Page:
“It depicts a church that appears to be dying,” said Kristine Stache, interim president of Wartburg Seminary.
Here’s a very simple question: Why can’t a good group of great people grow their church and get awesome stuff done? The Episcopal Church has many excellent clergy and lay leaders. Plus, we have deep resources. Why is our church dying?
 Egan Millar, “Executive Council approves readmission of Cuba, selects Louisville for 2024 General Convention” The Episcopal News Service, 17 February 2020 https://www.episcopalnewsservice.org/2020/02/17/executive-council-approves-readmission-of-cuba-selects-louisville-for-2024-general-convention/
The arrival of COVID-19 will mean fewer people attending church—and probably some services cancelled altogether. Yet churches need to pay the bills whether people come on Sunday or not, and innovative ministries that adapt to the crisis (Zoom Bible studies, streaming sermons, etc.) require resources, too.
How can you pass the plate when people aren’t there to pass the plate? And how can your church safely receive payments if the virus can possibly survive for hours on printed materials (i.e. the mail)?
The answer is online giving
In our congregations as well as dioceses we oftentimes have the opportunity to hire a new staff person whether a youth director, financial officer, musician, administrator or sexton. A question for us all is whether we are using good HR (human resource) practices to hire these individuals or are we filling these positions with “Family and Friends”.
Recently at our commission meeting we compiled a list of best practices for lay positions which are below. Do consider as leaders how well we are adhering to these items.
· Form search committees for appropriate lay positions across the church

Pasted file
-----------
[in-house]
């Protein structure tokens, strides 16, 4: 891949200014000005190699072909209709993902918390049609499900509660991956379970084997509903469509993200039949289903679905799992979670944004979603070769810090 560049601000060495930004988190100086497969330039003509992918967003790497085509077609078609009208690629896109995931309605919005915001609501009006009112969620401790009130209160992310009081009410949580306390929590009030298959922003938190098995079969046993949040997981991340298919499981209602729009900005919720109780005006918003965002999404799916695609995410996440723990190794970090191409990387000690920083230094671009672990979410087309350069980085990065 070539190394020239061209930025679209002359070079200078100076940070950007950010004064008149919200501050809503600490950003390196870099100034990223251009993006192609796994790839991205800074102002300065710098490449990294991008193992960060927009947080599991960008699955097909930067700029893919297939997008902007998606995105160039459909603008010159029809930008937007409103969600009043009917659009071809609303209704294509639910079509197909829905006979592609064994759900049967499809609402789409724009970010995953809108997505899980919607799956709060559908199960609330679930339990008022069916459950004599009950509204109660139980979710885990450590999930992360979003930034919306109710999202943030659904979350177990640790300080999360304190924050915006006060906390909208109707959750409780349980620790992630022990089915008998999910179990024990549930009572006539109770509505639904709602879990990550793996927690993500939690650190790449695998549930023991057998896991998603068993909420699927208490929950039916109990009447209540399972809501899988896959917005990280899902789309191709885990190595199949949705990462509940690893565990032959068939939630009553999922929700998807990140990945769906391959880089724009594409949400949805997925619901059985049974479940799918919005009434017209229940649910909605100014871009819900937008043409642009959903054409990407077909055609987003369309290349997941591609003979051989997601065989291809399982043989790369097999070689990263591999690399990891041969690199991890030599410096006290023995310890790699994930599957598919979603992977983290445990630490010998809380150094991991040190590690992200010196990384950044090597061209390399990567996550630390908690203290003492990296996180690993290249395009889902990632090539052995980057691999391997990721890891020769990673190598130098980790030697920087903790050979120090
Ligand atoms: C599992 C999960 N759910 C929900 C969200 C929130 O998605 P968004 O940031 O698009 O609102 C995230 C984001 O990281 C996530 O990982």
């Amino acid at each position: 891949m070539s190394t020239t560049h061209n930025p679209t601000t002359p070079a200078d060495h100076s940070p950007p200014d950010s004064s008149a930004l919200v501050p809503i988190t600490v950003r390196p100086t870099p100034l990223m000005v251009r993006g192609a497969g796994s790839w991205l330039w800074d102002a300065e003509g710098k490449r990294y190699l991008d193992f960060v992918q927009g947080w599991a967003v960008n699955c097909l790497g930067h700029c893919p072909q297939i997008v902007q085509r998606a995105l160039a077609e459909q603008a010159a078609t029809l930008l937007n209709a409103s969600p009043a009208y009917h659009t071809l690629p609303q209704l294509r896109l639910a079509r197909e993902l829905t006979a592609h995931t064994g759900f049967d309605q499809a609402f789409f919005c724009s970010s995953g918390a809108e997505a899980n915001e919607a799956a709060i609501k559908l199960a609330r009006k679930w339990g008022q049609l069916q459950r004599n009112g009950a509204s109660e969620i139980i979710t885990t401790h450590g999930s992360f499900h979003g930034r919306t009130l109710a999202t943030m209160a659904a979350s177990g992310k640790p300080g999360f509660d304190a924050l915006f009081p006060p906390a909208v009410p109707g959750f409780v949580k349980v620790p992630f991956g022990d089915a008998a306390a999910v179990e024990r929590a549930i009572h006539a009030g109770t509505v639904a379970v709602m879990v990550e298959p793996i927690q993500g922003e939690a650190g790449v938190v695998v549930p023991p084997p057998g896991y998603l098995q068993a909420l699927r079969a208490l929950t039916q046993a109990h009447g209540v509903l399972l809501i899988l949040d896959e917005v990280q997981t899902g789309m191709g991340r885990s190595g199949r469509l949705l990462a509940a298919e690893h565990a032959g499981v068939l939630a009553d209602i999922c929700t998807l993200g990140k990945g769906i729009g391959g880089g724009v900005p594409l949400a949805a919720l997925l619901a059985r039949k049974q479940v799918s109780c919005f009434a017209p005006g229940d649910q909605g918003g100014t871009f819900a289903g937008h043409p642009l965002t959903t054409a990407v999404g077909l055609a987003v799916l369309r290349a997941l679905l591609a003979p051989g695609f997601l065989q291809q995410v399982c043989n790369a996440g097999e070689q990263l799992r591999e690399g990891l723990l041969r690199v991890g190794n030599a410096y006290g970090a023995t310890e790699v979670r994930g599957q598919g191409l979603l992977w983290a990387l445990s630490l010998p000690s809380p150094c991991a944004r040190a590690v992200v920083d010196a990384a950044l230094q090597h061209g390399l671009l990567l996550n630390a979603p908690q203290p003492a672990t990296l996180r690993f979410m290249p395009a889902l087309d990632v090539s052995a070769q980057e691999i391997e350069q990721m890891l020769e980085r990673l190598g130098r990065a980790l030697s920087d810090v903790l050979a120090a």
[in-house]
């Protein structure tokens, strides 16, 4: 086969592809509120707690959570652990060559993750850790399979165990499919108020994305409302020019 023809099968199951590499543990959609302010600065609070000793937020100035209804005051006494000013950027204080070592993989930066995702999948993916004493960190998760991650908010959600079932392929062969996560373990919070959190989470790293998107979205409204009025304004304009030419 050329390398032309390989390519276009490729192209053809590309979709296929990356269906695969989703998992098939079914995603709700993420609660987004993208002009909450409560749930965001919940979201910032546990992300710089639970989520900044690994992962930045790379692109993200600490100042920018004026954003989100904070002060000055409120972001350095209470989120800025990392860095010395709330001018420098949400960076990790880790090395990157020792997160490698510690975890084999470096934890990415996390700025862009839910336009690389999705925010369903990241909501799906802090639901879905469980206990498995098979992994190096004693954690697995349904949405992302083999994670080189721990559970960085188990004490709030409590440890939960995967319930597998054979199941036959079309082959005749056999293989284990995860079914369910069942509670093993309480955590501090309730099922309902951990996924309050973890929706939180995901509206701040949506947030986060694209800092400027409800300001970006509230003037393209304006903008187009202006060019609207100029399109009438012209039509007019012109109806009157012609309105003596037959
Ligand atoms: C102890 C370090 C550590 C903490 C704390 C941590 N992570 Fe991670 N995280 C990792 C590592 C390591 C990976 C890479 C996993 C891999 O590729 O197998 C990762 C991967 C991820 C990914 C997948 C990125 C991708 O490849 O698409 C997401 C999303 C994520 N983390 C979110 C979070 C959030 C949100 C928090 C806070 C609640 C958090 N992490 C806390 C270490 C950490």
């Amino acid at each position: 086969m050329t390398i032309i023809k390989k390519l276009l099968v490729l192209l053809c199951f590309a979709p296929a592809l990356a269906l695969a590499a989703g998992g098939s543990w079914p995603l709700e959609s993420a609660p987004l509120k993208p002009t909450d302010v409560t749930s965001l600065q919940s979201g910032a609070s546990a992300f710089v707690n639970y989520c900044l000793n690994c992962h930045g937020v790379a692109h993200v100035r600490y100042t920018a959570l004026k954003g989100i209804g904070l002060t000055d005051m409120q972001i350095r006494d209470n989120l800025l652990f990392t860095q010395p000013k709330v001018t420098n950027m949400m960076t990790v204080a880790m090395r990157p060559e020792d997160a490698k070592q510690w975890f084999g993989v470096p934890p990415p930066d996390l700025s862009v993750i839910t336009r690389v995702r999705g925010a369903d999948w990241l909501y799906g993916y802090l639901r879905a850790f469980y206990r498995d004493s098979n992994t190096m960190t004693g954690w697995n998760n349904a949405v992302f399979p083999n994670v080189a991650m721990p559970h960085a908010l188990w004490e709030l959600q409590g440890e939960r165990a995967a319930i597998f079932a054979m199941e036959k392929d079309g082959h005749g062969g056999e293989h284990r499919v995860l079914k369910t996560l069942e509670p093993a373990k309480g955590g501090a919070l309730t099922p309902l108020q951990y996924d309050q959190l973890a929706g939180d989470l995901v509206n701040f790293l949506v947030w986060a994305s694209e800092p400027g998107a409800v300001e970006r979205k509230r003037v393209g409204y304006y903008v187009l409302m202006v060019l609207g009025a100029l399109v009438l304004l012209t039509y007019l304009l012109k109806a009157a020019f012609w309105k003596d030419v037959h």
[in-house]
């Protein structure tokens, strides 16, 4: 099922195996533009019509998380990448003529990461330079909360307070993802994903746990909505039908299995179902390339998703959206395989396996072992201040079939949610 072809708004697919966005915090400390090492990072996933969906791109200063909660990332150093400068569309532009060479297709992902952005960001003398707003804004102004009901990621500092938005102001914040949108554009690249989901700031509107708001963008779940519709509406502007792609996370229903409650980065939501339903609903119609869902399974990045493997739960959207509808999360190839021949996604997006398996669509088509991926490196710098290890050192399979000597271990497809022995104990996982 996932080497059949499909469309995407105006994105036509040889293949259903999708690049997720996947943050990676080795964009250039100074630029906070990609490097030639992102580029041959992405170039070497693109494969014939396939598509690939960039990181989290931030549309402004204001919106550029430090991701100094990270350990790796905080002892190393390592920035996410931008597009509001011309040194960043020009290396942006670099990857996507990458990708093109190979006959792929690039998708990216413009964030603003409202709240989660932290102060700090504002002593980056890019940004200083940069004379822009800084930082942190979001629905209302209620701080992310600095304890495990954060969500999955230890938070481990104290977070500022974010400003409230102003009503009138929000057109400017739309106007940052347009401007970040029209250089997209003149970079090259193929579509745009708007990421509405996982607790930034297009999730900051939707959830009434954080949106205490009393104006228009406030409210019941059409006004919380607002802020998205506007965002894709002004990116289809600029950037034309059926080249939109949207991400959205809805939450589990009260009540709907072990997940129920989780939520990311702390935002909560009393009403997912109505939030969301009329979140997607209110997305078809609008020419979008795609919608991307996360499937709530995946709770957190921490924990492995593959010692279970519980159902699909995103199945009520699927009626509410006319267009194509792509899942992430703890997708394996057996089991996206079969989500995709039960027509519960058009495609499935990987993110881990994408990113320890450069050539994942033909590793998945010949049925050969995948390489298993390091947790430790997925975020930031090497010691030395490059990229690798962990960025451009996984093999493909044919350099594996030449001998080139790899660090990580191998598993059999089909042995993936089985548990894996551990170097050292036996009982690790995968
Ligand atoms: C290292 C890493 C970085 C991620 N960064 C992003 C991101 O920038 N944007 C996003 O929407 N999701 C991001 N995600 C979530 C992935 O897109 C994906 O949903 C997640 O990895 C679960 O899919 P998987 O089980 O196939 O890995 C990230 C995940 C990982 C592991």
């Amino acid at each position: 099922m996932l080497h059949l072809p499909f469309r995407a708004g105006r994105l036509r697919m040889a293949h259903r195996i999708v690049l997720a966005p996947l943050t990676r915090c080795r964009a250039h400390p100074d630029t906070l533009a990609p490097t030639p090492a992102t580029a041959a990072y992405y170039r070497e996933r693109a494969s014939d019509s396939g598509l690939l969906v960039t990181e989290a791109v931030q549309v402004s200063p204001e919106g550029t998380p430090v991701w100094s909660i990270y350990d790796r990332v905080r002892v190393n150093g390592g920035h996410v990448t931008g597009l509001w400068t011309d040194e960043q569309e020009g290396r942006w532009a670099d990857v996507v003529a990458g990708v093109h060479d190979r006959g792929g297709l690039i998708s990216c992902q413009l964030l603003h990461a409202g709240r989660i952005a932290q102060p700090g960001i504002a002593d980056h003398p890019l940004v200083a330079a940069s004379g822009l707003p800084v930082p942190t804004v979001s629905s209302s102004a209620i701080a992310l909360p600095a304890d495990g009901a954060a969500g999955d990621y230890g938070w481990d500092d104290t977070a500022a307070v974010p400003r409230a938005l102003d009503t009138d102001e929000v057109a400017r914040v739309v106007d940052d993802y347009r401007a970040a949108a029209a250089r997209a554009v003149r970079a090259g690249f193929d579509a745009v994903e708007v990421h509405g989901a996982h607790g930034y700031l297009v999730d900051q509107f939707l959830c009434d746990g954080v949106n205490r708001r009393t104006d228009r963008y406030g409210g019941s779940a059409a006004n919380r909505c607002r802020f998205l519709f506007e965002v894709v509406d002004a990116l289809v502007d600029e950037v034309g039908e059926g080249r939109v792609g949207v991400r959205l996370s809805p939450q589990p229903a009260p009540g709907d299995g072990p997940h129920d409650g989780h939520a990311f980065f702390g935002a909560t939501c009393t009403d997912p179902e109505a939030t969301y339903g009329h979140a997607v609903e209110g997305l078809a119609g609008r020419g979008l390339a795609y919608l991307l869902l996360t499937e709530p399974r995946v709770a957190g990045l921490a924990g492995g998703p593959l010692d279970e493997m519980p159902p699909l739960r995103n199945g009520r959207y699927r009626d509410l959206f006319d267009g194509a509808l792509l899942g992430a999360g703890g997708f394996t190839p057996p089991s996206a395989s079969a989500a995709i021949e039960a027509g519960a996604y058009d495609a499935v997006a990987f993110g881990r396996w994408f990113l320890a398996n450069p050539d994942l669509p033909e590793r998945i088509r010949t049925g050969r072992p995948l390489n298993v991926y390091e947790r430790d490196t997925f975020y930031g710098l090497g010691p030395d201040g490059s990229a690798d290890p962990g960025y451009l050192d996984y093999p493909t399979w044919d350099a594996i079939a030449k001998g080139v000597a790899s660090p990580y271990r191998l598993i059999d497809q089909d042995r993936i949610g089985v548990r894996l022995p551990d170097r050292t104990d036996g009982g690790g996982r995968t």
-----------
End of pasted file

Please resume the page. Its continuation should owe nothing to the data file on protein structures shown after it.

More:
· Utilize best practices for the job search process to maximize interest from lay people
· Determine whether positions being considered for clergy can also be performed by lay
· Determine whether lay positions being considered are for Episcopalians only or can be filled by those familiar with the Episcopal church
It’s the season of congregational Annual Meetings, the time to pull out the reports, summarize the year, articulate the ways in which God is making clear God’s preferred future, and enjoy possibly one of the best potlucks of the year. Annual Meetings are an important part of congregational life, and one of the real highlights for church geeks and insiders.
But an Annual Meeting and, more to the point, the diminishing return on investment (time spent on the meeting versus the ways in which it ‘moves the needle’) points to a growing disconnect between a beautiful heritage and critical need. Our church’s representative democracy is a lovely thing, and a heritage I prefer to keep. At the same time, however, we need to admit that we’ve created a cumbersome and top-heavy institution. Simply to carry out the local parochial version of The Episcopal Church, year after year after year, requires a great deal of volunteer hours and oversight and coordination and management and communal good will. It’s been stated elsewhere, and this is no joke, that we’ve finally perfected the perfect version of an excellent 18th century institution. Only problem is it’s the 21st century.